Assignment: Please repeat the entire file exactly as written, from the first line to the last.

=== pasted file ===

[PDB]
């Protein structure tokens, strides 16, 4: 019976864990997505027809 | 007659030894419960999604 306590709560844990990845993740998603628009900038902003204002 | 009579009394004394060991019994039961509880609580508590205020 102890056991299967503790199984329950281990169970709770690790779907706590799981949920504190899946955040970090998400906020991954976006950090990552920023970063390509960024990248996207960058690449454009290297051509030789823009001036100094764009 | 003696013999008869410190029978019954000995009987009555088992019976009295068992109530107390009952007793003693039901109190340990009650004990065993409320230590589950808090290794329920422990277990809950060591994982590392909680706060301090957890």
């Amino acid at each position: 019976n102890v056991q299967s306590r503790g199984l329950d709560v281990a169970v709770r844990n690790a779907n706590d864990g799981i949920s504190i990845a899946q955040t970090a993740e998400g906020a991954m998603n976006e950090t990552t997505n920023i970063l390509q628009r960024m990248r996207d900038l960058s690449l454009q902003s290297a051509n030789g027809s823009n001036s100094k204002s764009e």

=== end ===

[PDB]
């Protein structure tokens, strides 16, 4: 019976864990997505027809 | 007659030894419960999604 306590709560844990990845993740998603628009900038902003204002 | 009579009394004394060991019994039961509880609580508590205020 102890056991299967503790199984329950281990169970709770690790779907706590799981949920504190899946955040970090998400906020991954976006950090990552920023970063390509960024990248996207960058690449454009290297051509030789823009001036100094764009 | 003696013999008869410190029978019954000995009987009555088992019976009295068992109530107390009952007793003693039901109190340990009650004990065993409320230590589950808090290794329920422990277990809950060591994982590392909680706060301090957890």
């Amino acid at each position: 019976n102890v056991q299967s306590r503790g199984l329950d709560v281990a169970v709770r844990n690790a779907n706590d864990g799981i949920s504190i990845a899946q955040t970090a993740e998400g906020a991954m998603n976006e950090t990552t997505n920023i970063l390509q628009r960024m990248r996207d900038l960058s690449l454009q902003s290297a051509n030789g027809s823009n001036s100094k204002s764009e």